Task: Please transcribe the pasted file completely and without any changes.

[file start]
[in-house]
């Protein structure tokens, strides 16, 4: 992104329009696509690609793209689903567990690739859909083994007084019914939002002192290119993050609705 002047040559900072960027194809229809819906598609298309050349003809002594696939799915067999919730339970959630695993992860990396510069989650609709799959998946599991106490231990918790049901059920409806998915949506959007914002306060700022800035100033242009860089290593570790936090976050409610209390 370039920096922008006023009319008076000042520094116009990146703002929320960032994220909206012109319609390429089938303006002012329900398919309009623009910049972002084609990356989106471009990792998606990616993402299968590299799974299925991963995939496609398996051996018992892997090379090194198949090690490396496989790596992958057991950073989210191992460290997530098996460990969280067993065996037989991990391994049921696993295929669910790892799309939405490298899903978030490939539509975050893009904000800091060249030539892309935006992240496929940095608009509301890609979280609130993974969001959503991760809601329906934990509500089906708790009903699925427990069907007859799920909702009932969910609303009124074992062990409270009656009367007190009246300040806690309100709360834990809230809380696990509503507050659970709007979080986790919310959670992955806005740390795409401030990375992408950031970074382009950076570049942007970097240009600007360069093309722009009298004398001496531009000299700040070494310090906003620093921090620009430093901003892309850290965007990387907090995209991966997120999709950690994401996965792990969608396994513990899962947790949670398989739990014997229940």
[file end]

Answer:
[in-house]
């Protein structure tokens, strides 16, 4: 992104329009696509690609793209689903567990690739859909083994007084019914939002002192290119993050609705 002047040559900072960027194809229809819906598609298309050349003809002594696939799915067999919730339970959630695993992860990396510069989650609709799959998946599991106490231990918790049901059920409806998915949506959007914002306060700022800035100033242009860089290593570790936090976050409610209390 370039920096922008006023009319008076000042520094116009990146703002929320960032994220909206012109319609390429089938303006002012329900398919309009623009910049972002084609990356989106471009990792998606990616993402299968590299799974299925991963995939496609398996051996018992892997090379090194198949090690490396496989790596992958057991950073989210191992460290997530098996460990969280067993065996037989991990391994049921696993295929669910790892799309939405490298899903978030490939539509975050893009904000800091060249030539892309935006992240496929940095608009509301890609979280609130993974969001959503991760809601329906934990509500089906708790009903699925427990069907007859799920909702009932969910609303009124074992062990409270009656009367007190009246300040806690309100709360834990809230809380696990509503507050659970709007979080986790919310959670992955806005740390795409401030990375992408950031970074382009950076570049942007970097240009600007360069093309722009009298004398001496531009000299700040070494310090906003620093921090620009430093901003892309850290965007990387907090995209991966997120999709950690994401996965792990969608396994513990899962947790949670398989739990014997229940």